Snapshot of Discovery: Nick Miller*
Judy is a little sentimental when it comes to the picture of Nick Miller at his first Angel Tree party. The threeyear- old peers shyly at the camera, arms wrapped around his mother’s leg.

Nick’s mom, Belinda*, initially asked for a volunteer to help her make the long trip to visit her husband in prison. Soon after that year’s Angel Tree Christmas party, Judy picked up Belinda, Nick, and his four-year-old sister, Keely*. About halfway into the five-hour trip, doubt overcame Judy. She thought, “God, what business do I have taking two little children to a maximum-security prison? These children are going to be miserable.” When they got to the prison, an officer patted Belinda down, checked her shoes, and made the children take their shoes off also. At last the barred gates opened. The frightened children clung to their mother. “You couldn’t have gotten a straw between them, they were so scared,” remembers Judy.

As the officer, Belinda, Nick, and Keely vanished from sight, Judy was left alone pacing and petitioning her Father in heaven. Later, Judy heard some noise and looked up. Nick was coming around the corner, and this time he was not even holding his mother’s hand; he was bouncing. With all the air in his small lungs he began to yell, “I’ve got a daddy! I’ve got a daddy! I’ve got a daddy!”

He ran over to Judy and took her hands while she struggled to restrain her tears. “Did you know I’ve got a daddy?” he asked proudly. Judy got down on her knees and hugged him and said, “Oh, yes, Nick! You have a daddy, and he loves you very much.”

Nick has made an even greater discovery—that he also has a heavenly Daddy whose love surpasses any other.

That day Nick discovered that he had a father who loved him. But in the eight years since then, through the ongoing work of Angel Tree, Nick has made an even greater discovery—that he also has a heavenly Daddy whose love surpasses any other.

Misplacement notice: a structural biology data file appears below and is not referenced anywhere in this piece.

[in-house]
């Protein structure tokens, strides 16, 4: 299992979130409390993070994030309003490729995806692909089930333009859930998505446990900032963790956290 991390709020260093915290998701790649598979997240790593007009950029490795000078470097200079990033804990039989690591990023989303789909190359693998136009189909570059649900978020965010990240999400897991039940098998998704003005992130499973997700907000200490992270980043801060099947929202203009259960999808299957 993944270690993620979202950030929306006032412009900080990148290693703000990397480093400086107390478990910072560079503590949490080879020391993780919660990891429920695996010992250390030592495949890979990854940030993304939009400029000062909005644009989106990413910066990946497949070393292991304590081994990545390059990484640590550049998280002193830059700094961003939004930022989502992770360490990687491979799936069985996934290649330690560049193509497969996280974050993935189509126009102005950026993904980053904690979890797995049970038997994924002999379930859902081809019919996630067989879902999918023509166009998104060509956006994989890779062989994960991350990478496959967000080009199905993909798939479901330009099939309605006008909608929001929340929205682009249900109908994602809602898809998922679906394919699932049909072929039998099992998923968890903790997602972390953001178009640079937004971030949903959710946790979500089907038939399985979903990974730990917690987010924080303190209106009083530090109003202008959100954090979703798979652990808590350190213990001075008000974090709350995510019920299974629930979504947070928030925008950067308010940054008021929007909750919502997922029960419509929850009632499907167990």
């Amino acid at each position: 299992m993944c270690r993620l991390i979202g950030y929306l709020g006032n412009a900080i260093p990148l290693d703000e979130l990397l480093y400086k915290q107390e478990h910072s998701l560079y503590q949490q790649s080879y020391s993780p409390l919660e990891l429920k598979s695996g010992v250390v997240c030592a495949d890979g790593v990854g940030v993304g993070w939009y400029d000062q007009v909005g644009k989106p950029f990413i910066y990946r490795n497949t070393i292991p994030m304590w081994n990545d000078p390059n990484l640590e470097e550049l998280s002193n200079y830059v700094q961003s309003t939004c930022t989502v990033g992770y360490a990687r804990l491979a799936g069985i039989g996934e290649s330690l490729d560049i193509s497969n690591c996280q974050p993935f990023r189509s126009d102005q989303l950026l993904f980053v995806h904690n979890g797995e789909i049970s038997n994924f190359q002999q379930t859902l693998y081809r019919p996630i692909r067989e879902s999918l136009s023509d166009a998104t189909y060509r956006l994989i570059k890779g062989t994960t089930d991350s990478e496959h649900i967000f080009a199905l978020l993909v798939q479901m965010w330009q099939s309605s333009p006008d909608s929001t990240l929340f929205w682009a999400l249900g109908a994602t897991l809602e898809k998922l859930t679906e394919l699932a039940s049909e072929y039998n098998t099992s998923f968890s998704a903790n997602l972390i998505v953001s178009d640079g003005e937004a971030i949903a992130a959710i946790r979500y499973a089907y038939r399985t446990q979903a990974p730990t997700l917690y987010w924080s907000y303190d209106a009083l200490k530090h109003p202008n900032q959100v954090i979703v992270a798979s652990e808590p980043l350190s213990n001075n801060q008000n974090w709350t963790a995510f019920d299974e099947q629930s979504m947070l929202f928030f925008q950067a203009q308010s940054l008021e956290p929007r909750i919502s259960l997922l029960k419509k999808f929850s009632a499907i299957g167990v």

Around the Kitchen Table
Tonight, platters of food line the countertop, as several of the Mills’ children join them for a cookout. As the evening winds down, just a few of them sit around her kitchen table, eating ice cream and brownies. Laughter and hope float around the table. When at last they go, Judy points out yet more snapshots of the children she loves. There’s John, who’s turned his life around from addiction. There’s Sasha, who dreamed of becoming an attorney to help get her dad out of prison. She talks of them all until late in the night. Together, they tell a story of need intertwined with the compassion of volunteers. They compose a mosaic of mercy that only God could have pieced together.

Nick has made an even greater discovery—that he also has a heavenly Daddy whose love surpasses any other.

CATHERINE LARSON is a senior writer and editor for BreakPoint. She is also the author of As We Forgive: Stories of Reconciliation from Rwanda released in 2009 from Zondervan. She and her husband, Mark, and son, Luke, live in Northern Virginia


More churches and volunteers are needed to deliver love to Angel Tree children like Michelle and Nick. To learn more, visit

*Note: Names in this piece were changed to protect their real identities.